With Coca-Cola trading at new 52-week highs, CAPS member jdavis4982 sees more upside in the beverage company's future:

Based on [Coke]'s long-term track record, I am estimating that EPS will grow at a rate of 8% annually over the next decade. The mean EPS estimate for 2010 is $3.50. Assuming 8% annual growth, EPS will be $7.54 in 2020. I am further assuming that given [Coke]'s superior economics it deserves a P/E of 20, if fully valued. Its median P/E over the past decade has been 21. That would give [Coke] a price of $150.80 in 2020. Using a discount rate of 7%, the present value of KO's stock is $76.67.

Add Coke to your watchlist to see whether its stock bubbles up from here.

Milking the private sector
The milk business is not noted for its generous margins, and rising commodities costs have pressured dairy farmers' ability to survive. As part of the consolidation under way in the industry, Dean Foods, one the country's largest dairy providers, purchased tiny Foremost Farms in 2009, a move it said would help Wisconsin dairy farmers maintain a stable outlet for their milk.

The Justice Department disagreed, and pursued Dean for reducing the competitive field from four dairies to three. After initially opposing this move, Dean Foods realized it was simply cheaper to acquiesce than fight; it will now sell the farm. Whether someone else comes in and buys it remains to be seen.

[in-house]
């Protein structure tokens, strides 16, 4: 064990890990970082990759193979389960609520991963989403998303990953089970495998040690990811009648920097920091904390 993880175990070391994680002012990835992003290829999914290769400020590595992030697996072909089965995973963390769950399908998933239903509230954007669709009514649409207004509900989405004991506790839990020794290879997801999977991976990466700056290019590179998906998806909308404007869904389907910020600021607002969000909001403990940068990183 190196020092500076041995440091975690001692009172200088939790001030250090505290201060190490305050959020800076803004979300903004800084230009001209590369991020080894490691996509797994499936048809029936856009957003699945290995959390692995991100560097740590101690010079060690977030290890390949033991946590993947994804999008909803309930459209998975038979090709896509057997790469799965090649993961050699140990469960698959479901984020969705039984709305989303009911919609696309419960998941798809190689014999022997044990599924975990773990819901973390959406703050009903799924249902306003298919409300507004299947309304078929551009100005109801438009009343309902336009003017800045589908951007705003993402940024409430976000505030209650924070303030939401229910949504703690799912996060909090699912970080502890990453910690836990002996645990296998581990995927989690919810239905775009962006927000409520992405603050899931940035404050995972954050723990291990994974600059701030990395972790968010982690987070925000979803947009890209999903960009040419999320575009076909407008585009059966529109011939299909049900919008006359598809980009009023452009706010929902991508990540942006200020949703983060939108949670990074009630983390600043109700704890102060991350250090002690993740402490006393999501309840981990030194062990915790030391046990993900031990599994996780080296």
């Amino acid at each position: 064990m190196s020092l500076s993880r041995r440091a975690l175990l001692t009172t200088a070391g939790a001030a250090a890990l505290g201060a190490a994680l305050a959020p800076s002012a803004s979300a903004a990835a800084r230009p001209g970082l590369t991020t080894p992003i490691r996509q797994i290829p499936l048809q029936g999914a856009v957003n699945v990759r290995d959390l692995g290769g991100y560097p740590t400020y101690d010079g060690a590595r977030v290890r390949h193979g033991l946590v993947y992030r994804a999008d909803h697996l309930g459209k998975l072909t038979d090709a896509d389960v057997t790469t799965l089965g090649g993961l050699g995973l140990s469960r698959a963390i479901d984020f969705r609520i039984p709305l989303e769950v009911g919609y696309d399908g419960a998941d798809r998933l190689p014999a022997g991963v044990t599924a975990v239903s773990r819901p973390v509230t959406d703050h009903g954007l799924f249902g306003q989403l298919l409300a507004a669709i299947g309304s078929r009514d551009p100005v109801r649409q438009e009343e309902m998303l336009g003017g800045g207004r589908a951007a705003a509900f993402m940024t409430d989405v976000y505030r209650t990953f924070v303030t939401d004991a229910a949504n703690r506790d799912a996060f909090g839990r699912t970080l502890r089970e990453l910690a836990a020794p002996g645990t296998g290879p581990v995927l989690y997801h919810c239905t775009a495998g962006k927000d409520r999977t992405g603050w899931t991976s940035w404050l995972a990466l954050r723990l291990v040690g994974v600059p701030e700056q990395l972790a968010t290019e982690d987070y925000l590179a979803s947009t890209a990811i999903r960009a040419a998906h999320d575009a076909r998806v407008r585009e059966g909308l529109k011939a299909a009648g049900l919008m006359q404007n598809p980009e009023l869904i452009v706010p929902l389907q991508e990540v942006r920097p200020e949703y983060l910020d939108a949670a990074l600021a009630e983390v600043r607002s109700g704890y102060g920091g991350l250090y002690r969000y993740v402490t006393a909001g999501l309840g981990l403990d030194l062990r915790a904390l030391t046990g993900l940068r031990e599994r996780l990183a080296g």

The Justice Department's intervention doesn't undermine CAPS member ScryingPool's thesis that Dean Foods remains an undervalued company:

Dean has quantifiably increased sales via the expansion of their recently acquired brands like the organic milk "Horizon" and via variant introductions (i.e. flavors) for existing brands like "Silk". Revenues have increased despite sub-par milk prices and overall lack of market equity in the dairy sector.

The ball's in your court
Many factors go into whether a stock is a buy or sell, so it pays to start your own research on these stocks on Motley Fool CAPS. Read a company's financial reports, scrutinize key data and charts, and examine the comments your fellow investors have made, all from a stock's CAPS page. Head over to CAPS today and share your thoughts with other investor analysts on whether you think these stocks are ready to rebound higher.

Coca-Cola is a Motley Fool Inside Value recommendation. Coca-Cola, McDonald's, and PepsiCo are Motley Fool Income Investor choices. Motley Fool Options has recommended a diagonal call position on PepsiCo. The Fool owns shares of Coca-Cola, Dean Foods, and PepsiCo. Try any of our Foolish newsletter services free for 30 days. We Fools may not all hold the same opinions, but we all believe that considering a diverse range of insights makes us better investors. 

Fool contributor Rich Duprey owns shares of Dean Foods, but he does not have a financial position in any of the other stocks mentioned in this article. You can see his holdings here. The Motley Fool has a disclosure policy.